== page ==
Chadwick Boseman's Lasting Legacy: PEOPLE Cover Honors Star After His Death from Colon Cancer

Chadwick Boseman's life, legacy and impact are remembered in this week's issue of PEOPLE

Chadwick Boseman’s career was among the brightest in Hollywood — but the actor’s focus was always on how he could serve others.

“I definitely value the fact that I can change people’s lives on a given day,” he told PEOPLE in 2017.

From his inspiring roles to his visits to children coping with illnesses, he did exactly that, in ways big and small.

The Black Panther star, who died of colon cancer on Aug. 28 at age 43, is celebrated on the cover of this week’s issue of PEOPLE for his career, his legacy and the impact he made on millions of people.

The actor’s representatives shared the news in a heartfelt tribute on his Twitter account on August 28, revealing the Marshall star had been diagnosed with stage III colon cancer in 2016 and had battled it privately for four years as it progressed to stage IV.

Chadwick Boseman. Art Streiber/AUGUST
  • For more about Chadwick Boseman, pick up the latest issue of PEOPLE, on newsstands Friday.

Boseman's career has left an indelible legacy for Black audiences, with his years of playing legendary figures including Jackie Robinson and Thurgood Marshall culminating in his groundbreaking performance as King T'Challa in Marvel's 2018 film Black Panther.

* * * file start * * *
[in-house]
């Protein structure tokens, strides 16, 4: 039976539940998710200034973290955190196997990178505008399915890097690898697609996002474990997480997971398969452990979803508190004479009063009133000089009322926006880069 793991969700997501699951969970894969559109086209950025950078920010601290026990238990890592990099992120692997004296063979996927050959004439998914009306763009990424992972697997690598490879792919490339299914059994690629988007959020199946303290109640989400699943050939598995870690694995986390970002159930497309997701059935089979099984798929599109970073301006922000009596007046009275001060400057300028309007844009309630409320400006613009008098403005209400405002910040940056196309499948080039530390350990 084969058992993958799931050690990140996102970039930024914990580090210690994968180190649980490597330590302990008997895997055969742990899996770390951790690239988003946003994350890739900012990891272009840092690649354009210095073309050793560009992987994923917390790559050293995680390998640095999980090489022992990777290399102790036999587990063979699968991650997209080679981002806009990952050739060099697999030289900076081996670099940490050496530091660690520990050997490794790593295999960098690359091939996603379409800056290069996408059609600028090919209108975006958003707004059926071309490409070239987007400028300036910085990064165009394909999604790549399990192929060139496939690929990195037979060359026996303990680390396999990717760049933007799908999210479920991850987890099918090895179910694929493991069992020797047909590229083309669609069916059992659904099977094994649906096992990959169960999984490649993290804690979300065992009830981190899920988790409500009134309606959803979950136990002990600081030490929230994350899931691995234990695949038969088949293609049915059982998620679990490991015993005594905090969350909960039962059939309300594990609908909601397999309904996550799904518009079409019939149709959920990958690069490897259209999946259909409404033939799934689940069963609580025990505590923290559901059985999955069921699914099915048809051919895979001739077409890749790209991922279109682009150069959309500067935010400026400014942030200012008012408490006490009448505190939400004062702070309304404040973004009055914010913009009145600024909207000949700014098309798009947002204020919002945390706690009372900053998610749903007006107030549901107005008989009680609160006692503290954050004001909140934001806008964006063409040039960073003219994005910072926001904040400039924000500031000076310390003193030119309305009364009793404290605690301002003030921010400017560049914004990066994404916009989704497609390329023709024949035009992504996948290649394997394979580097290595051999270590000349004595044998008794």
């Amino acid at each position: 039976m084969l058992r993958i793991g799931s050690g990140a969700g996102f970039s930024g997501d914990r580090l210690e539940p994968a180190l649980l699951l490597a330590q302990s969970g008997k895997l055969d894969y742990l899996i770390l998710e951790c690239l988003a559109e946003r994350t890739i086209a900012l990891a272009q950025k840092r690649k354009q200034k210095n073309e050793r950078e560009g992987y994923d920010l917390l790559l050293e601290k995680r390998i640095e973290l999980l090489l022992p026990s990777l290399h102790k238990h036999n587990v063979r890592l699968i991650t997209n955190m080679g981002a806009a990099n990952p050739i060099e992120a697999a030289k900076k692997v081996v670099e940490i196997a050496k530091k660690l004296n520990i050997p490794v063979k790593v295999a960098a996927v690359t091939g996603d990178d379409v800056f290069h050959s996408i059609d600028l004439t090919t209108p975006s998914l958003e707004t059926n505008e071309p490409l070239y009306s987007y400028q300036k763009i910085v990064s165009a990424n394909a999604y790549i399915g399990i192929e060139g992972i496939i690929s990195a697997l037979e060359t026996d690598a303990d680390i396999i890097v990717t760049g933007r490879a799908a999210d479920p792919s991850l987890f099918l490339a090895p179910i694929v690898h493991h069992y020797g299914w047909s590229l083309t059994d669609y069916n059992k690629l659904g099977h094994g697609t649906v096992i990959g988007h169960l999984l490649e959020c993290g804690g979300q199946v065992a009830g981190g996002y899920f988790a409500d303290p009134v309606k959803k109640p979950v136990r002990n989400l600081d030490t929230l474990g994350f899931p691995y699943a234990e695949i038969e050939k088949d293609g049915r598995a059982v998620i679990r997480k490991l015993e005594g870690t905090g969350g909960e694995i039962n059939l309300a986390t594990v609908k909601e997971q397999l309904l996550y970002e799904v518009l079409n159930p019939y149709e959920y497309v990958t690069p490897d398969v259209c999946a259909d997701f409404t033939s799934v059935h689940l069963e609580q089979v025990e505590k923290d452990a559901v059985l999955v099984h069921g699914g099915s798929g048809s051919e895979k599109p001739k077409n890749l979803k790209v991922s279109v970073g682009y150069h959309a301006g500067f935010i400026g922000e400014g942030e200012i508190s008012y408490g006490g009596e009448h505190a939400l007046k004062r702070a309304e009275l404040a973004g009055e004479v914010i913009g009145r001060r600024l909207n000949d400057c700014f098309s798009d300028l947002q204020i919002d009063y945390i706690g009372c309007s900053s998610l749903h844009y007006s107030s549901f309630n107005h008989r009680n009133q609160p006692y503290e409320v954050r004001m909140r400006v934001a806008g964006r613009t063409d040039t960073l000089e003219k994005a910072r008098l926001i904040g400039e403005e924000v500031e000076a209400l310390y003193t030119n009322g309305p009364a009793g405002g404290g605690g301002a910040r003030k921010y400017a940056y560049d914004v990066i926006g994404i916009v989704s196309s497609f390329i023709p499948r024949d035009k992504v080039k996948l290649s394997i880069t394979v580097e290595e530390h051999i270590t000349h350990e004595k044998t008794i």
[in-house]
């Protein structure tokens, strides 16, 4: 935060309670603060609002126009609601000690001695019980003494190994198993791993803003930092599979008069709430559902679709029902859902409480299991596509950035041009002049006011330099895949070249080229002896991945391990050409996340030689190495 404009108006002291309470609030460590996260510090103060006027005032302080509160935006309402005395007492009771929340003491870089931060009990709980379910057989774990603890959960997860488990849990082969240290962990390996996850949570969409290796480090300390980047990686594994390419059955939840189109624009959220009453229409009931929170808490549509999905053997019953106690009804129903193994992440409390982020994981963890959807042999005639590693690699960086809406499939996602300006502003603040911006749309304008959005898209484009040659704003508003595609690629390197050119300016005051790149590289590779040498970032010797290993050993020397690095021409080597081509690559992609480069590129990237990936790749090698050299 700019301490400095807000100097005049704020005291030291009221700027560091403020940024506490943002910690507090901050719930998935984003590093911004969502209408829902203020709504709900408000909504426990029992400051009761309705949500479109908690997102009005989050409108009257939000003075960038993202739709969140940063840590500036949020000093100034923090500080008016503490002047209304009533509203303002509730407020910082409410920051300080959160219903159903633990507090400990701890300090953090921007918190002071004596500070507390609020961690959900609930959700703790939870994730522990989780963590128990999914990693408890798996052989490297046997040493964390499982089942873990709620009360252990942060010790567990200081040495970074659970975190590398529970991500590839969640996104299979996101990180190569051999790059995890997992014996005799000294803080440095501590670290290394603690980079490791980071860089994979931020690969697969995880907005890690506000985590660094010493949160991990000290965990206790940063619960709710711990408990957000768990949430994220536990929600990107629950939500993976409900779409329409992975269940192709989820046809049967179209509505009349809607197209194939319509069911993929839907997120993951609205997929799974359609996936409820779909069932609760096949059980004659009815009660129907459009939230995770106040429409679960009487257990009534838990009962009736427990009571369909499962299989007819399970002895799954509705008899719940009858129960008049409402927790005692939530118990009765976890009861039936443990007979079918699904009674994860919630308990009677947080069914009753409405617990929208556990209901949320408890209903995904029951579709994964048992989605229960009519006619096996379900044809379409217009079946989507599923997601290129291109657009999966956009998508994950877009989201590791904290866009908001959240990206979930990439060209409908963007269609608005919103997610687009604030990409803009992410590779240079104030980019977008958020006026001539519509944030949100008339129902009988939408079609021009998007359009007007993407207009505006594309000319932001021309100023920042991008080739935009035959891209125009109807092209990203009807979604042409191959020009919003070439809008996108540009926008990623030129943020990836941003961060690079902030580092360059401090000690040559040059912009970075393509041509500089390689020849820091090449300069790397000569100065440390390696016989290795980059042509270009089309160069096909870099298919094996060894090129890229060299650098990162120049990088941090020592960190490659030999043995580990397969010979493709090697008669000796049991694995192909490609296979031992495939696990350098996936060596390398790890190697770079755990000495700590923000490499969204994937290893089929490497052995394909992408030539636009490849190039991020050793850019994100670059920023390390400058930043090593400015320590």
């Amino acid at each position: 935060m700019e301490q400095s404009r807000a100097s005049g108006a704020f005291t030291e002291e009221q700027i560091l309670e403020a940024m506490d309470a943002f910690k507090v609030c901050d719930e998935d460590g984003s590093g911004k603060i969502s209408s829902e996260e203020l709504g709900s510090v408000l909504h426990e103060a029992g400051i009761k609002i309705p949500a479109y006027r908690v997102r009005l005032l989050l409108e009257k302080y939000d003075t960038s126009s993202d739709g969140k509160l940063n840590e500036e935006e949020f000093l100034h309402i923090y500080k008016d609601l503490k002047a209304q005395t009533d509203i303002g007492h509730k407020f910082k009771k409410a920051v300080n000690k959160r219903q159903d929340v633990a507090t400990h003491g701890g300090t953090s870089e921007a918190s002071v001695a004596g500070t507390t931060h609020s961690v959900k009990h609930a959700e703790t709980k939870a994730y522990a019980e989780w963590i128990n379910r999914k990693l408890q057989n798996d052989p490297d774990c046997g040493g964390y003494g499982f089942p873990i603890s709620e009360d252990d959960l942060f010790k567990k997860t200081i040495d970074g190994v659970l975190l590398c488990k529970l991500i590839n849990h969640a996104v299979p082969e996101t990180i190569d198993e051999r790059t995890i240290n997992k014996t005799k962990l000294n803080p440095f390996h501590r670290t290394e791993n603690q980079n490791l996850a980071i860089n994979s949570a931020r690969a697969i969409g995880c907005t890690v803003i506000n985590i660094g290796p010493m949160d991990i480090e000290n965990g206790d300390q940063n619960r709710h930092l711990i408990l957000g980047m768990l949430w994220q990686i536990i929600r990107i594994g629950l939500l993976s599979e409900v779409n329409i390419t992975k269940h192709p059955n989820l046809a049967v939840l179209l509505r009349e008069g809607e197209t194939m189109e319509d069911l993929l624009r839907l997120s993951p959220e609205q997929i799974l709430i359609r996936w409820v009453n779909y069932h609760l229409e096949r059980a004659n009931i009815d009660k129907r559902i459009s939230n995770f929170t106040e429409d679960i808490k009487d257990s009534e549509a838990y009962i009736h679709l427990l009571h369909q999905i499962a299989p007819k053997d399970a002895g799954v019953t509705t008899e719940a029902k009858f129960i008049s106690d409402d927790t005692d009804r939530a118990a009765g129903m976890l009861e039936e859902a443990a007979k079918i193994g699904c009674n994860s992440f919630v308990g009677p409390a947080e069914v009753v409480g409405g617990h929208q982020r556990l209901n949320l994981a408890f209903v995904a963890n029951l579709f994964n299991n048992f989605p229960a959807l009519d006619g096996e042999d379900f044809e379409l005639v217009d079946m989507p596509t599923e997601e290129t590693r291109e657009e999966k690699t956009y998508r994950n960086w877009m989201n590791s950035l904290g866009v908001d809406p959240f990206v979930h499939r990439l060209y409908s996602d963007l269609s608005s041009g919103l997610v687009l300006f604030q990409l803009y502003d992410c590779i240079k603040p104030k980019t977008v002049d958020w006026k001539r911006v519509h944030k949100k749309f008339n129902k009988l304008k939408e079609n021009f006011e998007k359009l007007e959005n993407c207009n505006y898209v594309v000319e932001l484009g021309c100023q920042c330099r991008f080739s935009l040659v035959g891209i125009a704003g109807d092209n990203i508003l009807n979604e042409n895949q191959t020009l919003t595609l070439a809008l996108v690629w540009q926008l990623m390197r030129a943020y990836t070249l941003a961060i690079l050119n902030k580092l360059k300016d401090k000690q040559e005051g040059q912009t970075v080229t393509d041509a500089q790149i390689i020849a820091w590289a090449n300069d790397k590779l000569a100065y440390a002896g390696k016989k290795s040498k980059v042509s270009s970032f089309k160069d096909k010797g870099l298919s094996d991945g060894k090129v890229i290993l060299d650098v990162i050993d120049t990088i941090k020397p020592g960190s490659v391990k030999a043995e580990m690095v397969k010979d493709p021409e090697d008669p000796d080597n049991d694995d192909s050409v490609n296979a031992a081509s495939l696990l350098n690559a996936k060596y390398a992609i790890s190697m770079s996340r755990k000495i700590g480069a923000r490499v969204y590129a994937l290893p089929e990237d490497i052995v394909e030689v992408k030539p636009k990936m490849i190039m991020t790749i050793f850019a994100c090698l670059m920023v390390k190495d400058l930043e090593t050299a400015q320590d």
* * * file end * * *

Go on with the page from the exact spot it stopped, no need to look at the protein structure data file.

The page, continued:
Kevin Feige, President of Marvel Studios, tells PEOPLE he was blown away by Boseman's portrayal of the iconic comic book character.

"I'll never forget the moment where we introduced Chadwick for the first time as Black Panther," says Feige. "We were at the El Capitan Theatre in Hollywood in 2014 for a big reveal of the next phase in the Marvel Cinematic Universe, and when we brought Chadwick on stage, the response was just electric."

Marvel Studios' BLACK PANTHER Black Panther/T'Challa
Chadwick Boseman as King T'Challa in Black Panther (2018). Marvel

Boseman's first appearance as T'Challa came in 2016's Captain America: Civil War, and was followed by the character's standalone film two years later.

"I don't think I'll ever experience anything like it ever again," says Feige of the fan reaction to Boseman's performance. "That was the honor of my career."

He adds, "Chadwick told the world stories at a time when we needed them most and made sacrifices to do so. If he had to leave us, which is unfair, unfathomable and crushing – he did so with a blaze of meaning fit for a King."

Democratic vice presidential nominee Kamala Harris recalls the actor "was so kind and thoughtful."

"He was a listener and he was humble — but he walked with such magnificence," she tells PEOPLE of her fellow Howard University alum. "Chadwick inspired people to see something in themselves, to see something in each other. [He] had the ability to see what can be unburdened by what has been. In that way, his legacy is strong and we will be talking about and thinking about Chadwick for generations to come."

During lockdown amid the coronavirus, Boseman worked on a voice note as his character T’Challa for a young boy with cancer on behalf of the Make-A-Wish Foundation.

Nate Moore, an executive producer on Black Panther, tells PEOPLE Boseman “cared so intently” of making sure the voice recording was perfect.

“Hindsight will tell us that Chad felt that way because he too was battling a disease,” says Moore. “But I don’t think that’s true. I think that’s just who he was as a man.”

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